Presidents Day just passed and I’m already thinking about the next American holiday, even though it doesn’t come until the end of May. It’s not that I’m especially excited about warmer weather, barbecuing or taking a road trip; Memorial Day is on my mind because it marks the “unofficial” start of summer and with it, peak gas prices for the year.
Normally I look forward to Memorial Day. Like most Americans, I enjoy the three-day weekend that is traditionally accompanied with barbecuing, laying out poolside or making a trip to the beach or lake. For these reasons (used as excuses by oil companies), the weekend we remember our fallen heroes also tends to be the most expensive time of the year for gas prices. And if gas prices are already averaging over $4 a gallon where I live in Southern California ($3.75 nationally), I think I need more time to save up before the “expensive” driving season arrives.
Last year, the average American spent $2,912 on gasoline, a full 4% of their pre-tax incomes. Early predictions of lower gas prices in 2013 seem to be wishful thinking. AAA recently admitted that “market trends and price fluctuations at the pump have been similar to 2011 and 2012.” This could mean that prices will peak in April, or it could mean that prices will continue to get higher and higher, year after year, as they have been doing.
Further, high prices don’t affect everyone equally. It’s been widely reported that high gas prices serve as a “regressive tax” on the poor and working classes, but recently it’s also become evident that different ethnic groups suffer disproportionate hardships as well. A recent report shows that Latinos spend more of their income on gasoline than other Americans. The report articulates exactly how high gas prices hit the Latino community especially hard. Citing among its chief reasons for this phenomenon is that the Latino community suffers from higher unemployment rates, and those that are working may be more likely to occupy “fuel-intensive” jobs such as landscaping or construction work, making them more dependent on gasoline and sensitive to price increases.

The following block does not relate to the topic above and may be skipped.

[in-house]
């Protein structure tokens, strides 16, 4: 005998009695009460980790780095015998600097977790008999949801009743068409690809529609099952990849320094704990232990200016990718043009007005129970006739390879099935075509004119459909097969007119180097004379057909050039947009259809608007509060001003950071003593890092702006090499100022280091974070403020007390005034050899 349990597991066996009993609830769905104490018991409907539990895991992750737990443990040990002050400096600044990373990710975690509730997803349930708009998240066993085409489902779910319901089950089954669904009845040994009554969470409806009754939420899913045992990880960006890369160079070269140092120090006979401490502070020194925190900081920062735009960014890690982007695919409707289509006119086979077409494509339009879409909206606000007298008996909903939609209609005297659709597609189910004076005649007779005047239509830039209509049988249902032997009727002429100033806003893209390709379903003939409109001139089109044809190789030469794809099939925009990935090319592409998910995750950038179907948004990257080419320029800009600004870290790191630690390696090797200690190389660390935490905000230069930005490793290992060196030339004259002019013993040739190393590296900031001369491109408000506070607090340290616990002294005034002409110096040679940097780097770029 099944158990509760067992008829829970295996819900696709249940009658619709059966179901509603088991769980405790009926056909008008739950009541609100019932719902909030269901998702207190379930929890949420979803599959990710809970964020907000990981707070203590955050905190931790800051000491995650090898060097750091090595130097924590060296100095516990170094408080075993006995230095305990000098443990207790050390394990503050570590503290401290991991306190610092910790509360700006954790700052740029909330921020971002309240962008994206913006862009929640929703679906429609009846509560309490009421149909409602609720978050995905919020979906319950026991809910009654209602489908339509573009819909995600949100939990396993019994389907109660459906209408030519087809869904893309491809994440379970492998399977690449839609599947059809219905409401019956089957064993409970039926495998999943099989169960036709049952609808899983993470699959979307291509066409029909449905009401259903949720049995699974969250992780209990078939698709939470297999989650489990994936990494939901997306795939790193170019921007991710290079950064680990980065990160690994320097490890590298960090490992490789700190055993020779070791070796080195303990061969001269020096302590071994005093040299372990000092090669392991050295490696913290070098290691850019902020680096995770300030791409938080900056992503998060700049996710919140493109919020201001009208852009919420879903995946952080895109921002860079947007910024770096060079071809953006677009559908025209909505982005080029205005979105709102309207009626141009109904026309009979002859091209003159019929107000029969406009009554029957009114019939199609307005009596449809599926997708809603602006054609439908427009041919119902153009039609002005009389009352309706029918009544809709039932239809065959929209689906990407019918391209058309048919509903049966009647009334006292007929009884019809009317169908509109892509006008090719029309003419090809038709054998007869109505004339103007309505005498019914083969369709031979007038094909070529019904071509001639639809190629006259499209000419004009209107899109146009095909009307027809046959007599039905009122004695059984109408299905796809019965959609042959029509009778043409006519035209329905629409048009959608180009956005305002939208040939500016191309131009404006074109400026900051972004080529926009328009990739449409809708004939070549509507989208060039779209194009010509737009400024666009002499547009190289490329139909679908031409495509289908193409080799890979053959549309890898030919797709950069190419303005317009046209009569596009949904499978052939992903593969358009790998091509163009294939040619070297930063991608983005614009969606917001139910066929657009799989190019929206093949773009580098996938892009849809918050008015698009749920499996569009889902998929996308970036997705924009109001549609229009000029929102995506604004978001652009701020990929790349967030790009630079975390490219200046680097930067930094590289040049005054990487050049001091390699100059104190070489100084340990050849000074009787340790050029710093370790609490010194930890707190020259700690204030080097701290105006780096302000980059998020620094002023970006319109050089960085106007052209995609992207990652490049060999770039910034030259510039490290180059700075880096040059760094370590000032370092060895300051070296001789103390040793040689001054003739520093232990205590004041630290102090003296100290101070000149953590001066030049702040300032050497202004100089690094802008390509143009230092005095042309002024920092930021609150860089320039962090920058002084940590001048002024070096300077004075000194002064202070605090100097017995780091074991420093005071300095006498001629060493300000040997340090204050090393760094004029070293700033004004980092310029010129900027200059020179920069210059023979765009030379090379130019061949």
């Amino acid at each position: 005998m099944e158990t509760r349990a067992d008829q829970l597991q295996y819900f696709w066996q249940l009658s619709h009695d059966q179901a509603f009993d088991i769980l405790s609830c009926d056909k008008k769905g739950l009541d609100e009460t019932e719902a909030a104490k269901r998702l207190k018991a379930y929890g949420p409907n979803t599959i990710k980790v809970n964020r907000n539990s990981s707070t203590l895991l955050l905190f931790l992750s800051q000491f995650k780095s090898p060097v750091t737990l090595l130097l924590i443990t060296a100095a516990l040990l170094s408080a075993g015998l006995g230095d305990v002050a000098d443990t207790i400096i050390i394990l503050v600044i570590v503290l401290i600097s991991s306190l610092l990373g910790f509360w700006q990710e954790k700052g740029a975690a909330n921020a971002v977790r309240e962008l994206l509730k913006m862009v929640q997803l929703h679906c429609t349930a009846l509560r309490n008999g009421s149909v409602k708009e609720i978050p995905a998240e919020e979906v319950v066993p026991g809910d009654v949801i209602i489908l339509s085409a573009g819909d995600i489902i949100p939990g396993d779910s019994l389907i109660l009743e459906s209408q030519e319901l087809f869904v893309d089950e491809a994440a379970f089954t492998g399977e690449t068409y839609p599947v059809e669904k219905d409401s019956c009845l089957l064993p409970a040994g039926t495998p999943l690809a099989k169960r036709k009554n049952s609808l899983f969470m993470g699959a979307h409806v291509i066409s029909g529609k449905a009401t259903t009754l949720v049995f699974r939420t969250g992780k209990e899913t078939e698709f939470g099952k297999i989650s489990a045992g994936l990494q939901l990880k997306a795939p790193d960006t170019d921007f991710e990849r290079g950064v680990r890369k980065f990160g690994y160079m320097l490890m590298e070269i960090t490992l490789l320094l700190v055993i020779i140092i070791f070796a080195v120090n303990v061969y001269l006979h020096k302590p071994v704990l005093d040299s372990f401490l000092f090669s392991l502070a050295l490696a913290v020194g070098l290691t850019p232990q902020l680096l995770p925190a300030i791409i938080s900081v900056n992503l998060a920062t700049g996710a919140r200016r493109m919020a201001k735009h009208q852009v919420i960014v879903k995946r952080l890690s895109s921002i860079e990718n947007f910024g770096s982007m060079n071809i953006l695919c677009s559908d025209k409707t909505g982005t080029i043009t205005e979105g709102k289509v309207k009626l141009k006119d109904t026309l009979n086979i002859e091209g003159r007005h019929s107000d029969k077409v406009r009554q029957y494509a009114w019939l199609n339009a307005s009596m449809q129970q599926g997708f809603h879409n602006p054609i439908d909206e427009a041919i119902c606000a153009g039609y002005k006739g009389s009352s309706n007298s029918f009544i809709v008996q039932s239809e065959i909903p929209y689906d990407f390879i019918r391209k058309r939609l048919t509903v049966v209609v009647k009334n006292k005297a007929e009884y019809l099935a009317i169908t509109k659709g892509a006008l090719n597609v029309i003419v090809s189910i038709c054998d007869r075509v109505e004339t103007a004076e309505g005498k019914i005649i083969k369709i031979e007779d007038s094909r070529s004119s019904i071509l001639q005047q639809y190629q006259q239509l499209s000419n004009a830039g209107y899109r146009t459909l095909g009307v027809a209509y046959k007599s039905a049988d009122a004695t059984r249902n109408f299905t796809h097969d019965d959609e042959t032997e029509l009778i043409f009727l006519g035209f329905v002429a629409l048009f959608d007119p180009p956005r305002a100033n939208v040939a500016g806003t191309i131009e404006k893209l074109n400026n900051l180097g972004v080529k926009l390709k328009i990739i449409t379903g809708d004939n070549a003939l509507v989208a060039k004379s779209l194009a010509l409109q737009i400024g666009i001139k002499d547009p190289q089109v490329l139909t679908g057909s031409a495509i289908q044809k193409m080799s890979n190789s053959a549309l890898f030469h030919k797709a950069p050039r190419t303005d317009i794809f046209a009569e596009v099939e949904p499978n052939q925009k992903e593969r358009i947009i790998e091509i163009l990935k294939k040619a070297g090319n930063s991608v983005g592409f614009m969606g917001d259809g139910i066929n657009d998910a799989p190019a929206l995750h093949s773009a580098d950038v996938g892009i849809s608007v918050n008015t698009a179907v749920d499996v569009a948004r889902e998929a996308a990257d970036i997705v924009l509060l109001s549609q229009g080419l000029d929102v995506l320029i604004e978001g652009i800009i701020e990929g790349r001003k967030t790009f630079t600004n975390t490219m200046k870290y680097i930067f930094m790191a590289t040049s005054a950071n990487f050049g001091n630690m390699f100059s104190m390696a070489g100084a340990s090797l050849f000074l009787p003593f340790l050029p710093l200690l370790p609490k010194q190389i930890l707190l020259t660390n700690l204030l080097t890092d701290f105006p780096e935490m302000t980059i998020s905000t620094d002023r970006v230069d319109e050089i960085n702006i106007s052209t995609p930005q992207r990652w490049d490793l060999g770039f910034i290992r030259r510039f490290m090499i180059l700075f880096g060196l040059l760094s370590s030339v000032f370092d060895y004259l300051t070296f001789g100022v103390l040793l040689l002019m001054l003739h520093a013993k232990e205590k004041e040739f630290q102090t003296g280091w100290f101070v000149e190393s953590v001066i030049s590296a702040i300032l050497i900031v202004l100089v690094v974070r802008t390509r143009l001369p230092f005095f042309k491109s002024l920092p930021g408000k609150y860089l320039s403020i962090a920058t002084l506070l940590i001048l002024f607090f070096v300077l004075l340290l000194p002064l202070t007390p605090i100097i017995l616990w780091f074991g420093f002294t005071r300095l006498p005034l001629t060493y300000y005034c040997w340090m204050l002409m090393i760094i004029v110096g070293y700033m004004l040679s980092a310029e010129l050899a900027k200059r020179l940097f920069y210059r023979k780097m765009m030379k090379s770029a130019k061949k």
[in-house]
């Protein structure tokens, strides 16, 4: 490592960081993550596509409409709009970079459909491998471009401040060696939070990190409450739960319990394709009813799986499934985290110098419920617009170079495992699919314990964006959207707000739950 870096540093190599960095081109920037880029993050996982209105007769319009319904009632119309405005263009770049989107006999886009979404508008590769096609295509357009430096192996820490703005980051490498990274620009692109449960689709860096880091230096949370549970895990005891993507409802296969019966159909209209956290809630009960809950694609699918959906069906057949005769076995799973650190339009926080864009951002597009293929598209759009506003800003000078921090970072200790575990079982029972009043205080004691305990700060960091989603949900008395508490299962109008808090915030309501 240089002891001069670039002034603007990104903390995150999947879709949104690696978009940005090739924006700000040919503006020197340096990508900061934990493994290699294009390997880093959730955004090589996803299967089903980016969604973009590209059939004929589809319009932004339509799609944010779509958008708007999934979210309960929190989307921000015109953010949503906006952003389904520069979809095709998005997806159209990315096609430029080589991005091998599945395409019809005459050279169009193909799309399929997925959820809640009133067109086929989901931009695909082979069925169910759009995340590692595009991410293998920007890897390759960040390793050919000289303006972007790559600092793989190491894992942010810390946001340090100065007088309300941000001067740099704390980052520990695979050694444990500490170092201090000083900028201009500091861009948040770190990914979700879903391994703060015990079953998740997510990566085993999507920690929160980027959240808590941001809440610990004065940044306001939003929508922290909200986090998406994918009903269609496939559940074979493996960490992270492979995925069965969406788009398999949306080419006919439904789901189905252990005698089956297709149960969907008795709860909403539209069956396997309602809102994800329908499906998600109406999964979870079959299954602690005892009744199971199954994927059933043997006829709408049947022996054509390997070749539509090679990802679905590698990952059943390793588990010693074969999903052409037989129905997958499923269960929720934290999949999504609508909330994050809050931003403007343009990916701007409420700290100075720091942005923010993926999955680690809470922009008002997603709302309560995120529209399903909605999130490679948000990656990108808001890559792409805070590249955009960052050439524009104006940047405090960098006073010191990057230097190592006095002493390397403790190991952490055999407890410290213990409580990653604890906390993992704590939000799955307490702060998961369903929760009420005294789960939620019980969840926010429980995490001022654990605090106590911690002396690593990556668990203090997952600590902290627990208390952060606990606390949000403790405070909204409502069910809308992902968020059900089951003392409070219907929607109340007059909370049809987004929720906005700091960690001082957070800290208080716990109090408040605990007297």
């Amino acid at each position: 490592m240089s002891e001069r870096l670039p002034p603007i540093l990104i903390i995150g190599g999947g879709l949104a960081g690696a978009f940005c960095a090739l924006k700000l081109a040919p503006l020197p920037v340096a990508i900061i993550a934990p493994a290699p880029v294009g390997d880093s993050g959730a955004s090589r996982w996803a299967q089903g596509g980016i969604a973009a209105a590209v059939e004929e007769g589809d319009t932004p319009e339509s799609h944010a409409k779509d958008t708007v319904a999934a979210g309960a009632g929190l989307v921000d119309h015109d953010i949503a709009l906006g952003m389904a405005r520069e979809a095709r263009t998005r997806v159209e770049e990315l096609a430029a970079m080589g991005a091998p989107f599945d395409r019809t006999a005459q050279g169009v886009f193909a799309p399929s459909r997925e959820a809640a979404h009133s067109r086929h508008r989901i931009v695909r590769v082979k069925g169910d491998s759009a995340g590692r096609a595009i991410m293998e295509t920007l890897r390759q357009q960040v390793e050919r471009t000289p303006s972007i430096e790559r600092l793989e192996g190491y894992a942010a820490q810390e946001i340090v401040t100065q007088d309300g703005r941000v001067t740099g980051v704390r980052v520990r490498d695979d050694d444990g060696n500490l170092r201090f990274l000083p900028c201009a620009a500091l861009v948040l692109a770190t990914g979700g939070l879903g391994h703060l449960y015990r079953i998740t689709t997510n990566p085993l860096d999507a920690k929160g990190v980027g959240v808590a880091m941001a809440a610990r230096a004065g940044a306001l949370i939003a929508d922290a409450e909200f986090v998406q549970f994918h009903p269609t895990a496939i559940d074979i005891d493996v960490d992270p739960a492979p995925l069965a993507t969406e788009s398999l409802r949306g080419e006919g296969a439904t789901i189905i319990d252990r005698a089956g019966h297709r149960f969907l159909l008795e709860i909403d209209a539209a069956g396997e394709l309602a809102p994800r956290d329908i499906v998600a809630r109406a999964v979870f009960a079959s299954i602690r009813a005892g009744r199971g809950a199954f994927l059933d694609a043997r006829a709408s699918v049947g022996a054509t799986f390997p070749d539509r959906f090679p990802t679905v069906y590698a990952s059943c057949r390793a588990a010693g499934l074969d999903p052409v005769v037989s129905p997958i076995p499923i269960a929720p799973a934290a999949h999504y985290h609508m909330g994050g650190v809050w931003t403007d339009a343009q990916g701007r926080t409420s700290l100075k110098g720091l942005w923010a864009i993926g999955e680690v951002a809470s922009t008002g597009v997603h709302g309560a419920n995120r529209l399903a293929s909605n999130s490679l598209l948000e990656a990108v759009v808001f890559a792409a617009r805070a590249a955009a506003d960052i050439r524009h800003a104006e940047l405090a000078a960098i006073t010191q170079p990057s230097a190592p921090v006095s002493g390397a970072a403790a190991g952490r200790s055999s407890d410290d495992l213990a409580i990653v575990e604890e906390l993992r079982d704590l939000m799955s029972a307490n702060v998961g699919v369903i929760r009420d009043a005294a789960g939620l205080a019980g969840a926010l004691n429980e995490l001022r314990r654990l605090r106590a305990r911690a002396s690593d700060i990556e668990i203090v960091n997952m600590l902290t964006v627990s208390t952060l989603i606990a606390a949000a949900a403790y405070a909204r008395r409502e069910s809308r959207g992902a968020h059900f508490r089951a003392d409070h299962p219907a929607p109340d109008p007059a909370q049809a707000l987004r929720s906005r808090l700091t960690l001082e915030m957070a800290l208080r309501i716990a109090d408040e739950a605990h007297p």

With an increasing percentage of our incomes going to pay for our transportation fuel, Americans have less disposable income to spend on other goods. Given that consumer spending is the driving force of our economy, rising gas prices prevent our economy from achieving the healthy growth levels that have eluded us for years (perhaps not so coincidentally, during these same years gas prices have risen to record highs along with oil company profits).
As long as we remain dependent on oil for our transportation fuel needs, the commodity will maintain a monopoly in the market, giving it the pricing power that not only empties our wallets, but stifles our economic growth. Replacement fuels such as ethanol, methanol and natural gas can create a competitive fuel market that could keep fuel prices at $2 a gallon or the equivalent.
What would your Memorial Day plans be if you knew you would only be paying $2 per gallon?+